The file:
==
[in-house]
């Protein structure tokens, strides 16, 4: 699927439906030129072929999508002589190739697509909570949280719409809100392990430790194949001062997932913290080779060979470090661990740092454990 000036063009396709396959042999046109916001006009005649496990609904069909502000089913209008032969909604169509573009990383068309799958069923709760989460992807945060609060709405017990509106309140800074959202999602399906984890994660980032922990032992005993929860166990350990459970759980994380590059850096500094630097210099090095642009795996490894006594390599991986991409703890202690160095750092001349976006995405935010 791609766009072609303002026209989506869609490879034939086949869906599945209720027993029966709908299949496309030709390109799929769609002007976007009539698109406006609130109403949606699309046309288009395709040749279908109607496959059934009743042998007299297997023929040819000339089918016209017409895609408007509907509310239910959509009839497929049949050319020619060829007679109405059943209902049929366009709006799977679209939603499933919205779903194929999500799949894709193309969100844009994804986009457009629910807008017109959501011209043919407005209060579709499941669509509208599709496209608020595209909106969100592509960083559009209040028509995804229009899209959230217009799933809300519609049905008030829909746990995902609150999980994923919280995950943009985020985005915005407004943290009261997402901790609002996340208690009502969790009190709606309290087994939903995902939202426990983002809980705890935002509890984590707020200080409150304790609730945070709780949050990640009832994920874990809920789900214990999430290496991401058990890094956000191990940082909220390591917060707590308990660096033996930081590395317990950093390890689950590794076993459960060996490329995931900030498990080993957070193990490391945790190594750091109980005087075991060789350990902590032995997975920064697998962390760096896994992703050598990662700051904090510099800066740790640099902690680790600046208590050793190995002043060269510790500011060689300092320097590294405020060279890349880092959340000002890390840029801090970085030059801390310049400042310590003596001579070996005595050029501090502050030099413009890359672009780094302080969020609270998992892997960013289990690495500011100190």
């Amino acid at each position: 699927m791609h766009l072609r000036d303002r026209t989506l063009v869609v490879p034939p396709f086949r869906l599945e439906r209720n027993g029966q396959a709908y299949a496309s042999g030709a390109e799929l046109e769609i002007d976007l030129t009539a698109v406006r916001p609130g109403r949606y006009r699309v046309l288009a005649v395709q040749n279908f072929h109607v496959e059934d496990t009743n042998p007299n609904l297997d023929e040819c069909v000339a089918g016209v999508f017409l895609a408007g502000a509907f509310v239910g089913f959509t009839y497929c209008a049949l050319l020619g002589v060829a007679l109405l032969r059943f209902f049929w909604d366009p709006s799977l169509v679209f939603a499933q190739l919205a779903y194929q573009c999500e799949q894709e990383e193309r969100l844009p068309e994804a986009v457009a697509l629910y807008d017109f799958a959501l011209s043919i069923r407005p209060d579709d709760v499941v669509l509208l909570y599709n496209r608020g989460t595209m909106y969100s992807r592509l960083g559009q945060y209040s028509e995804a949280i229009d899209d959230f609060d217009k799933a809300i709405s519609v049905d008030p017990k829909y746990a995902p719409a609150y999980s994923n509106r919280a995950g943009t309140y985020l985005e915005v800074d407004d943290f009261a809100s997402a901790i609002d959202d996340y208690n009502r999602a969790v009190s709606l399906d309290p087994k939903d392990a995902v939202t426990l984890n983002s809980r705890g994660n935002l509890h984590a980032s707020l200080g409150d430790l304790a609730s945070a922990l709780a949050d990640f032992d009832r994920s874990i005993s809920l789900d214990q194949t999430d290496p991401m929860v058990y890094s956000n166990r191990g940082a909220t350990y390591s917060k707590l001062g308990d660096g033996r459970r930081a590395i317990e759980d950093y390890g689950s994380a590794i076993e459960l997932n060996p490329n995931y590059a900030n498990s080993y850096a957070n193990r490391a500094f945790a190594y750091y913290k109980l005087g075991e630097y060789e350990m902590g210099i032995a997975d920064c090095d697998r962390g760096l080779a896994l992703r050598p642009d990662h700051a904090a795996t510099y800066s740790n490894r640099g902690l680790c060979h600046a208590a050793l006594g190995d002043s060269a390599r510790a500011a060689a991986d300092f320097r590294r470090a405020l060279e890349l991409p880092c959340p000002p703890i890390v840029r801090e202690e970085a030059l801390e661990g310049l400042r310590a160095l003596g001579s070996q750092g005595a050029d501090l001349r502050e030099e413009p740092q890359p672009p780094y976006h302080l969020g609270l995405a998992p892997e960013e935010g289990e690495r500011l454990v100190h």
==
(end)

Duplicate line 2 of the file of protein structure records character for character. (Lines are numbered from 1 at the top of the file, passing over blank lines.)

């Protein structure tokens, strides 16, 4: 699927439906030129072929999508002589190739697509909570949280719409809100392990430790194949001062997932913290080779060979470090661990740092454990 000036063009396709396959042999046109916001006009005649496990609904069909502000089913209008032969909604169509573009990383068309799958069923709760989460992807945060609060709405017990509106309140800074959202999602399906984890994660980032922990032992005993929860166990350990459970759980994380590059850096500094630097210099090095642009795996490894006594390599991986991409703890202690160095750092001349976006995405935010 791609766009072609303002026209989506869609490879034939086949869906599945209720027993029966709908299949496309030709390109799929769609002007976007009539698109406006609130109403949606699309046309288009395709040749279908109607496959059934009743042998007299297997023929040819000339089918016209017409895609408007509907509310239910959509009839497929049949050319020619060829007679109405059943209902049929366009709006799977679209939603499933919205779903194929999500799949894709193309969100844009994804986009457009629910807008017109959501011209043919407005209060579709499941669509509208599709496209608020595209909106969100592509960083559009209040028509995804229009899209959230217009799933809300519609049905008030829909746990995902609150999980994923919280995950943009985020985005915005407004943290009261997402901790609002996340208690009502969790009190709606309290087994939903995902939202426990983002809980705890935002509890984590707020200080409150304790609730945070709780949050990640009832994920874990809920789900214990999430290496991401058990890094956000191990940082909220390591917060707590308990660096033996930081590395317990950093390890689950590794076993459960060996490329995931900030498990080993957070193990490391945790190594750091109980005087075991060789350990902590032995997975920064697998962390760096896994992703050598990662700051904090510099800066740790640099902690680790600046208590050793190995002043060269510790500011060689300092320097590294405020060279890349880092959340000002890390840029801090970085030059801390310049400042310590003596001579070996005595050029501090502050030099413009890359672009780094302080969020609270998992892997960013289990690495500011100190």